Nostalgia Classic Cars are proud to offer Mercedes Benz 560SEC 1993. With automatic transmission and only 44,001 km showing on speedometer.
The Mercedes-Benz W126 was a series of S-Class automobiles manufactured by Mercedes-Benz between 1979 and 1992. Premiering in September 1979 as the successor to the W116 line, the W126 was the second generation to officially bear that prestigious designation, an abbreviation for the German Sonderklasse or "special class." It introduced many Mercedes-Benz safety innovations, including the first seatbelt pretensioners.
The W126 was initially offered with straight-six, V8, and a turbocharger diesel engine for the sedan. A C126 2-door coupe versions was introduced in September 1981.
The W126's twelve-year production run between 1979 and 1991 was the longest of any S-Class generation since the first "S" designated top-class models were first built in the mid-1950s, the 300 S and 300Sc.
- Four-speed automatic transmission with a topographical sensor that monitored the vehicle's position (whether on an incline or decline) and gas pedal position. The result was an extraordinary capacity to "hold back" acceleration when coasting downhill and to maintain the S-Class' position without using the brake pedal after coming to a complete stop on a steep incline. The transmission was programmed to start in second gear so as to permit smooth, wheel spin free launches. Second gear start could be switched on and off in European models with a S/W switch to allow more performance orientated driving versus winter driving.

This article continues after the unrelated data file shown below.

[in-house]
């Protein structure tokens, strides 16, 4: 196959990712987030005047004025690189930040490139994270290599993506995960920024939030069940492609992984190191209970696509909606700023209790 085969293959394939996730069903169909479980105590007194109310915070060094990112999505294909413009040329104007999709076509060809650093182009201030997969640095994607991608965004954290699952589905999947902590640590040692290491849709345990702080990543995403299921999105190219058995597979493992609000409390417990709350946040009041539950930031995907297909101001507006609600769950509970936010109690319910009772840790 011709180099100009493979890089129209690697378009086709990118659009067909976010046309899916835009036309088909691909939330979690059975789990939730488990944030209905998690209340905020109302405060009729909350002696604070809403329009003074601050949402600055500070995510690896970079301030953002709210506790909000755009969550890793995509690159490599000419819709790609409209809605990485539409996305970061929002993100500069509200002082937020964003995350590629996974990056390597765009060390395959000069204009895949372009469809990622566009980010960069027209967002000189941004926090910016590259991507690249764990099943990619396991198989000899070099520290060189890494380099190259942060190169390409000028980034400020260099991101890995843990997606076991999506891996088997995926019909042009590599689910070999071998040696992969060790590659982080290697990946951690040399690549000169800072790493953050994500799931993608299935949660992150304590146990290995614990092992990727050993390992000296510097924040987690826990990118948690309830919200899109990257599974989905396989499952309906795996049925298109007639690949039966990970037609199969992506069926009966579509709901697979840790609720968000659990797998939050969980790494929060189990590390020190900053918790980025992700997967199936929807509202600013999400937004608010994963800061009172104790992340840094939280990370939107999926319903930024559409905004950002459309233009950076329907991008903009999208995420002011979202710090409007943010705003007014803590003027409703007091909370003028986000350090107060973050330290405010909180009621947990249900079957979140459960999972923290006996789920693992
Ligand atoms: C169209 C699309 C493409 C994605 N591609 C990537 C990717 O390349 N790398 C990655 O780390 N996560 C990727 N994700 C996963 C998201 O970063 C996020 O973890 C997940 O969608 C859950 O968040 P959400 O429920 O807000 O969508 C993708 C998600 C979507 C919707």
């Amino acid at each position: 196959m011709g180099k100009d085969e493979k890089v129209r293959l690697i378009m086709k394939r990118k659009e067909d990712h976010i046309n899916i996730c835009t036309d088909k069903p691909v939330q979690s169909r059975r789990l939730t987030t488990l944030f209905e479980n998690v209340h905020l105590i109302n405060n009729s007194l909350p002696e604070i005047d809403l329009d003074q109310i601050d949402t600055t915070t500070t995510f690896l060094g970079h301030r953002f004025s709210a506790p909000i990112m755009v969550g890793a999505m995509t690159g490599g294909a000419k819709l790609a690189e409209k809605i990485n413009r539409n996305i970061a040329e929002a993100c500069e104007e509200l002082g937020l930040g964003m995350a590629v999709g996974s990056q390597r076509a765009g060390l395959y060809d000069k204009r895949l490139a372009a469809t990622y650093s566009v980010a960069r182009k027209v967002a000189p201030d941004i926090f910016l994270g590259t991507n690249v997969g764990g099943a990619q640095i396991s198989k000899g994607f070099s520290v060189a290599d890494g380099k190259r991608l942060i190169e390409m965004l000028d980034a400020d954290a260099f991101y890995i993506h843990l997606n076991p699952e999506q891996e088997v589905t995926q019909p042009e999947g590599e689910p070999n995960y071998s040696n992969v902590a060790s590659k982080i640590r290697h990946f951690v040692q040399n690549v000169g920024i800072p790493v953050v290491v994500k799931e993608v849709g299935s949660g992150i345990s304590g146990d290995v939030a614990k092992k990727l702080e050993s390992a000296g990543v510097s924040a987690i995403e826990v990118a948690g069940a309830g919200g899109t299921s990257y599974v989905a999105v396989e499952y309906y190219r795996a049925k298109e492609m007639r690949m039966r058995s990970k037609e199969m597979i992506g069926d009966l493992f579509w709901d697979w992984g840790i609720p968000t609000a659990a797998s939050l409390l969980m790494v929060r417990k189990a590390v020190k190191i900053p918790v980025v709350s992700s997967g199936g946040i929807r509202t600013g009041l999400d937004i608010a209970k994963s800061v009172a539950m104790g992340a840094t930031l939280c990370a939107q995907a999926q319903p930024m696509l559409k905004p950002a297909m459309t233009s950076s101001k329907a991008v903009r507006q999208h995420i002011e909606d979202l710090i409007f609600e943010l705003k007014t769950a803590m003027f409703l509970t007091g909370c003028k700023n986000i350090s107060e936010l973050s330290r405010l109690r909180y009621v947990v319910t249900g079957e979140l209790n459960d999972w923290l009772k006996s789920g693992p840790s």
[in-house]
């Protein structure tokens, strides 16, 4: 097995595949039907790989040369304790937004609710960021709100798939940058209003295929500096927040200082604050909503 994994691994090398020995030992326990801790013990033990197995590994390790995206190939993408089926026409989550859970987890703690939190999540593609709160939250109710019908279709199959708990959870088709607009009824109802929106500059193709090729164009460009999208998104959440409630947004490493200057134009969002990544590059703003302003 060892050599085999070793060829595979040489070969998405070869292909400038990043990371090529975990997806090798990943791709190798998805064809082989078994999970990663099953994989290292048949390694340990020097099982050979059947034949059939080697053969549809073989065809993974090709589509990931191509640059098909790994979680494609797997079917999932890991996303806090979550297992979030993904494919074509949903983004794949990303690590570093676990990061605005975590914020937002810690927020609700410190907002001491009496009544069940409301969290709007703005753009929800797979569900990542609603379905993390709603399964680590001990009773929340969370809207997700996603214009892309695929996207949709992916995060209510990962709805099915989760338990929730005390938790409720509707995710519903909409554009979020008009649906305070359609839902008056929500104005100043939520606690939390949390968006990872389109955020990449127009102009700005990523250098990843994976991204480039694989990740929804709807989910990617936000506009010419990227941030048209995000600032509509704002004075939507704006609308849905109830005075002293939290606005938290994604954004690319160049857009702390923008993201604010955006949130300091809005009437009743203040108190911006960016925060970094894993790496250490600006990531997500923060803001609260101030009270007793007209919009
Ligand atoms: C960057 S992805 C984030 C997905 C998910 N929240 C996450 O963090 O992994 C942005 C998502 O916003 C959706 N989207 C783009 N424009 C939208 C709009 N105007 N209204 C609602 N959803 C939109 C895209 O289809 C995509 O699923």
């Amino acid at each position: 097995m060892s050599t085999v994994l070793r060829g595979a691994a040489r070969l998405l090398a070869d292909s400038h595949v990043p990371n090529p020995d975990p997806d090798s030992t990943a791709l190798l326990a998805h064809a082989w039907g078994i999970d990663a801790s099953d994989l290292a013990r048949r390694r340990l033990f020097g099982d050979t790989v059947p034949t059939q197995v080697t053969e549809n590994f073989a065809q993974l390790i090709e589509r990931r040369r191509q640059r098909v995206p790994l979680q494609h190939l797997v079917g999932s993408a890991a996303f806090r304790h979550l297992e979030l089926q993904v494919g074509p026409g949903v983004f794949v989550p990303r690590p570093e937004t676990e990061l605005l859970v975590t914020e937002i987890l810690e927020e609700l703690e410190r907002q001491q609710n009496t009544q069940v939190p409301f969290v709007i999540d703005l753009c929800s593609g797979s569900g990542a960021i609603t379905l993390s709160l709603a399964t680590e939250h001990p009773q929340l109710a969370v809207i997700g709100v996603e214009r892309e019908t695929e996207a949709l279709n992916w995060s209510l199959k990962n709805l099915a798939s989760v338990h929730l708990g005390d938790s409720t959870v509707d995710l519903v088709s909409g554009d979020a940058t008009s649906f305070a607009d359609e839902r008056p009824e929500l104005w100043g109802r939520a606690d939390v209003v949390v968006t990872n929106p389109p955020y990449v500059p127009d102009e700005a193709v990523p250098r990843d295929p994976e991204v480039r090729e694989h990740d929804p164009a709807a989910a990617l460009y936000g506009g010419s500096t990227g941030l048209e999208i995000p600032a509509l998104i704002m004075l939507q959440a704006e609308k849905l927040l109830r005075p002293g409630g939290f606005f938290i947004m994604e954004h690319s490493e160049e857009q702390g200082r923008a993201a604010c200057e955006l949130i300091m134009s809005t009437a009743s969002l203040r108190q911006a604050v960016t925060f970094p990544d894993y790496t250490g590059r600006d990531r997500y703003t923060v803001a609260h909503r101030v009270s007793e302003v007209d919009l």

- The W126 carried forward the self-leveling hydropneumatic suspension of the W116 450 SEL 6.9 model. There were two versions of the self-leveling suspension for the sedan: a rear only hydraulic suspension using two nitrogen ballasts to automatically level the car, and a four-wheel hydraulic leveling system that could be set in three positions. The coupés were only available with the rear-leveling from the factory. In the US, rear-leveling was standard on both the 560 SEC and the 560 SEL, and optional on the 500 SEC and SEL. The four-wheel hydraulic leveling system was never made available for North American-market cars.
- Cruise control that used the transmission's topographical sensor to appropriately add and cut back the throttle fluidly as needed in order to maintain the desired set speed. The result was a cruise control that was free of the sudden throttle inputs and undesired downhill excess speed that plagued many contemporary cruise control systems.